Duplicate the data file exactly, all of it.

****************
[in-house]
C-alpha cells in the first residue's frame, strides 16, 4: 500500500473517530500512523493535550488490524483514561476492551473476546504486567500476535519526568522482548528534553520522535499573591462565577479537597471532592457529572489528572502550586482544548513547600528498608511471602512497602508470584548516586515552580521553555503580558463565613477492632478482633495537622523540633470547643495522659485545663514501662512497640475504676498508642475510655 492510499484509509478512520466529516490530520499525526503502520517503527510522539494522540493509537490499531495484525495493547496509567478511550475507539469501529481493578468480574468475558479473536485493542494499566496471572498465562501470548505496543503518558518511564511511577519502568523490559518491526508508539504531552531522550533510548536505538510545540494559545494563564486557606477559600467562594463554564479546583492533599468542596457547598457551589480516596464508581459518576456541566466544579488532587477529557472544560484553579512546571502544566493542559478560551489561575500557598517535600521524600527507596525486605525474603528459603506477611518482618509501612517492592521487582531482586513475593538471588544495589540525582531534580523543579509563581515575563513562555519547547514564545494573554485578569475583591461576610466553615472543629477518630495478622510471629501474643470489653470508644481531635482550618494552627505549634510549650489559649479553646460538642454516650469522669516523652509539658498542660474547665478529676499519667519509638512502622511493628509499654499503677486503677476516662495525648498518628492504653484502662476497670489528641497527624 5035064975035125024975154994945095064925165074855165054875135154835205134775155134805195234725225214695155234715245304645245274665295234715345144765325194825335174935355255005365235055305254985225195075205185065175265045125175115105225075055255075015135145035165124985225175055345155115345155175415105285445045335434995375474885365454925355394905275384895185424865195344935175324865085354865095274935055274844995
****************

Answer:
[in-house]
C-alpha cells in the first residue's frame, strides 16, 4: 500500500473517530500512523493535550488490524483514561476492551473476546504486567500476535519526568522482548528534553520522535499573591462565577479537597471532592457529572489528572502550586482544548513547600528498608511471602512497602508470584548516586515552580521553555503580558463565613477492632478482633495537622523540633470547643495522659485545663514501662512497640475504676498508642475510655 492510499484509509478512520466529516490530520499525526503502520517503527510522539494522540493509537490499531495484525495493547496509567478511550475507539469501529481493578468480574468475558479473536485493542494499566496471572498465562501470548505496543503518558518511564511511577519502568523490559518491526508508539504531552531522550533510548536505538510545540494559545494563564486557606477559600467562594463554564479546583492533599468542596457547598457551589480516596464508581459518576456541566466544579488532587477529557472544560484553579512546571502544566493542559478560551489561575500557598517535600521524600527507596525486605525474603528459603506477611518482618509501612517492592521487582531482586513475593538471588544495589540525582531534580523543579509563581515575563513562555519547547514564545494573554485578569475583591461576610466553615472543629477518630495478622510471629501474643470489653470508644481531635482550618494552627505549634510549650489559649479553646460538642454516650469522669516523652509539658498542660474547665478529676499519667519509638512502622511493628509499654499503677486503677476516662495525648498518628492504653484502662476497670489528641497527624 5035064975035125024975154994945095064925165074855165054875135154835205134775155134805195234725225214695155234715245304645245274665295234715345144765325194825335174935355255005365235055305254985225195075205185065175265045125175115105225075055255075015135145035165124985225175055345155115345155175415105285445045335434995375474885365454925355394905275384895185424865195344935175324865085354865095274935055274844995